Falling Into Place
CBS triumphs, ABC scores, NBC holds its own in the new season
By Allison Romano -- Broadcasting & Cable, 10/3/2004 8:00:00 PM
ABC Entertainment President Steve McPherson is jazzed about his network's thriller drama Lost, a clear hit after two weeks, and strong showings by reality shows Wife Swap and Extreme Makeover: Home Edition. Early returns are strong: Buttressed by an aggressive marketing campaign, Lost held its audience, drawing 18.6 million its first week and keeping 17 million the second. But McPherson, in his freshman year on the job, isn't popping the champagne just yet. His network, much maligned for its fourth-place finish last season, still has an eight-month race ahead. "It's such a long season," he says, "I'm not sure the nervousness ever goes away."
The new fall season officially kicked off two weeks ago, but broadcasters are shopping their shows over an eight-week span, betting that staggered premieres will nab more-finicky viewers. NBC started the assault post-Olympics, and Fox will wait until after the World Series. ABC opted to hold soapy drama Desperate Housewives and Practice spinoff Boston Legal until Oct. 3. Once a show debuts, it typically takes three weeks, research execs say, to assess its staying power.
It may be early, but CBS is already riding high. The network won the first week (Sept. 20-26) in total viewers, adults 18-49 and adults 25-54. Overtaking NBC in 18-49s—the Peacock's foundation—was impressive. CBS's trio of CSIs and Survivor are setting the pace, led by CSI: New York, which beat the venerable Law & Order. All four ranked among the top 10 shows in 18-49s, joined by Without a Trace, ER, The Apprentice, Will & Grace, Monday Night Football and Extreme Makeover: Home Edition. But don't expect CBS to coast.
Dr. Phil's prime time special and the Amazing Race finale helped boost its week-one marks. By last week, the nightly races tightened. In 18-49s, ABC took Monday night, NBC claimed Tuesday, and CBS grabbed top marks on Wednesday. "Viewers are trying to sample everything the networks are putting in front of them," says Roy Rothstein, vice president of national broadcast research for media buying firm Zenith Media.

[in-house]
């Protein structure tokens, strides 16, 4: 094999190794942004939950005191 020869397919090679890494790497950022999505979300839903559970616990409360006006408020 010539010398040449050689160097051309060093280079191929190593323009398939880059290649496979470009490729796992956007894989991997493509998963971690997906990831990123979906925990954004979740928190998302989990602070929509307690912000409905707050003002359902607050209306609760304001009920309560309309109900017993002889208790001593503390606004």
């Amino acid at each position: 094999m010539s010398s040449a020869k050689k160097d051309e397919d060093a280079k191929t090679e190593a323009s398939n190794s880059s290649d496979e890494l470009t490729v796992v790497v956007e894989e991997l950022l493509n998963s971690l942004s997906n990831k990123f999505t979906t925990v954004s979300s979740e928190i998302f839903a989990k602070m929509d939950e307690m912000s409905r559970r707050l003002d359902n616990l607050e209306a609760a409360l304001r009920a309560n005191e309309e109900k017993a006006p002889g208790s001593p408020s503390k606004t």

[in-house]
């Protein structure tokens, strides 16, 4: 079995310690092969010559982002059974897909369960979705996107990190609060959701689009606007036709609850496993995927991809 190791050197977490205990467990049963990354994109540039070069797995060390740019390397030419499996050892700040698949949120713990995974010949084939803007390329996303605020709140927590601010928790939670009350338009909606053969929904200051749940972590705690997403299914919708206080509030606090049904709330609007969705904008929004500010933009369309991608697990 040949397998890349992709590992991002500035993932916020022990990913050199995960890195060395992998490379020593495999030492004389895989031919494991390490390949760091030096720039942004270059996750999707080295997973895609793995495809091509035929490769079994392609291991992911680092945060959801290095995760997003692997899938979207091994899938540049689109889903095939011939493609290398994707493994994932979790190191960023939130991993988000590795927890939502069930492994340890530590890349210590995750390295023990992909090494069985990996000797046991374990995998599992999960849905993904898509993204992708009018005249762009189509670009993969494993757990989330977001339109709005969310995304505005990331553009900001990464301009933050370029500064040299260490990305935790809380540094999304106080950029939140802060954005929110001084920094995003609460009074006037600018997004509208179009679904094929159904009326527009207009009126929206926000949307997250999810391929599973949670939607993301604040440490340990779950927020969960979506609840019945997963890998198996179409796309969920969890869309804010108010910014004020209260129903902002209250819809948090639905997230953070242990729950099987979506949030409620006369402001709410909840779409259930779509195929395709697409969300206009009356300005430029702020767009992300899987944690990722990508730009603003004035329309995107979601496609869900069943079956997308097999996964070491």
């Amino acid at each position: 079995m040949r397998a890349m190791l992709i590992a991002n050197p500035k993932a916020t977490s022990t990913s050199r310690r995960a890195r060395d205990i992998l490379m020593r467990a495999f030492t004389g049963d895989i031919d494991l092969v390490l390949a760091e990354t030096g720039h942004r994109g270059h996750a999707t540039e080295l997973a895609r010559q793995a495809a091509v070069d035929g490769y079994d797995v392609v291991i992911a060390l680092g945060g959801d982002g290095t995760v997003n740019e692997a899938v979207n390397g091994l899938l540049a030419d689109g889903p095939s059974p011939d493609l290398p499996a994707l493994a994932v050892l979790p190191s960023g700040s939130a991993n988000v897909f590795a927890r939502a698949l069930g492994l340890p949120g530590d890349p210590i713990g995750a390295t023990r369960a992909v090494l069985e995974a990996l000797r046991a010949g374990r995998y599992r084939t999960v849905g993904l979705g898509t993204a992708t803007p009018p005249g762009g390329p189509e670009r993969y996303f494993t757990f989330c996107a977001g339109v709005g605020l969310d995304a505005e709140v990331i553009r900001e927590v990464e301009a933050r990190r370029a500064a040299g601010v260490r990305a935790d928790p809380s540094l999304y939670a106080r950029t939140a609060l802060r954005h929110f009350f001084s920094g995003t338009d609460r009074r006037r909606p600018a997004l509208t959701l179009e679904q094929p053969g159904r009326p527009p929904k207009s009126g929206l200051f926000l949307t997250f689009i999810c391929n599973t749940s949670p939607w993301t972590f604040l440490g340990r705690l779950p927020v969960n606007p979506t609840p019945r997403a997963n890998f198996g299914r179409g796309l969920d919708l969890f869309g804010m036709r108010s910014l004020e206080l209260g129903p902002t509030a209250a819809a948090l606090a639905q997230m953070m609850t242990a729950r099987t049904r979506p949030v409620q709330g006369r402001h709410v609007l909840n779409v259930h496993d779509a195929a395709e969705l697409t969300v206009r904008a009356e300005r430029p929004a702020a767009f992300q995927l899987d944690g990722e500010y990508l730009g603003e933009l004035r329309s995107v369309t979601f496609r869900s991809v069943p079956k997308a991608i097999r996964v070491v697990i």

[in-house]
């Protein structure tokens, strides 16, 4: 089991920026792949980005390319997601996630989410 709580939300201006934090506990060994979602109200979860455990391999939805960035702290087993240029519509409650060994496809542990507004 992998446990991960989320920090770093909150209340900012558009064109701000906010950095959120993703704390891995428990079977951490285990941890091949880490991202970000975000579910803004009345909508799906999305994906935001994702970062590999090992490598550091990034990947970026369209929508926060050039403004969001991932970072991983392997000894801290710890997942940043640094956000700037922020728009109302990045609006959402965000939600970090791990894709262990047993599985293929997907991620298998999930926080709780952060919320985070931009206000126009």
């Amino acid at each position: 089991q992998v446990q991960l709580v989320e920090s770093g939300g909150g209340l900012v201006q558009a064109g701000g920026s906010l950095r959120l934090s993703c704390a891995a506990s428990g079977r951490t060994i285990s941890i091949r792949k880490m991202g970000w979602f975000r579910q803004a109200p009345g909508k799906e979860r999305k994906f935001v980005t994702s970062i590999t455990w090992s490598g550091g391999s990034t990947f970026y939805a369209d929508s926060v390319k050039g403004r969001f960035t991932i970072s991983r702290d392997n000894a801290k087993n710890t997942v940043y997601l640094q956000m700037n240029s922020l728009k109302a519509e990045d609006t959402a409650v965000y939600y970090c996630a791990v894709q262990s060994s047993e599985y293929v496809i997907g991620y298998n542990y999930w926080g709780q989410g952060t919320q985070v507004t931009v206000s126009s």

"While everyone likes to speculate NBC might lose its lead in 18-49s," says Steve Sternberg, senior vice president, Magna Global USA, "it's by no means a given."
To sway viewers, networks are getting creative with their schedules: CBS opted for a CSI repeat Sept. 29 as a lead-in for red-hot spinoff CSI: N.Y., while NBC scooted The Apprentice to Wednesday because of the Sept. 30 presidential debate. Both yielded impressive results. In the key 18-49s, Apprentice nabbed 14.1 million viewers and a 6.5 rating, while CSI collected 16.4 million viewers and a 5.4. ABC has been getting creative, too, with a sneak peek at Wife Swap a few days before its timeslot debut and an Oct. 2 repeat of the first two Lost episodes.
Fox isn't even a factor yet. The network is waiting until November to usher in its schedule. And The WB may be benefiting from the absence of little new from Fox. The WB's youthful dramas are performing well, and after one week, the network's 18-49 ratings climbed 20% compared with last year. CBS was the only other broadcaster with growth, 15%, in 18-49s.
As for the NBC-CBS showdown, "it will be tight all season long," predicts NBC Universal Television Group President Jeff Zucker. Thursday night, the key battleground, is home to heavyweights CSI, Survivor, The Apprentice, ER and Joey, the rookie sitcom just picked up for a full season. It is the preeminent advertising night, and NBC is used to being top dog in 18-49s. CBS may have taken round one on Sept. 23, but Zucker says NBC's shows are exceeding projections. "This is a business," he says. "It is all about our internal sales projections."
The perception that you're the comeback kid can help, too. No one is feeling that more than ABC. Suddenly, the network is showing momentum, a critical asset for entertainment chief McPherson as he courts creative talent: "This means we can launch shows."
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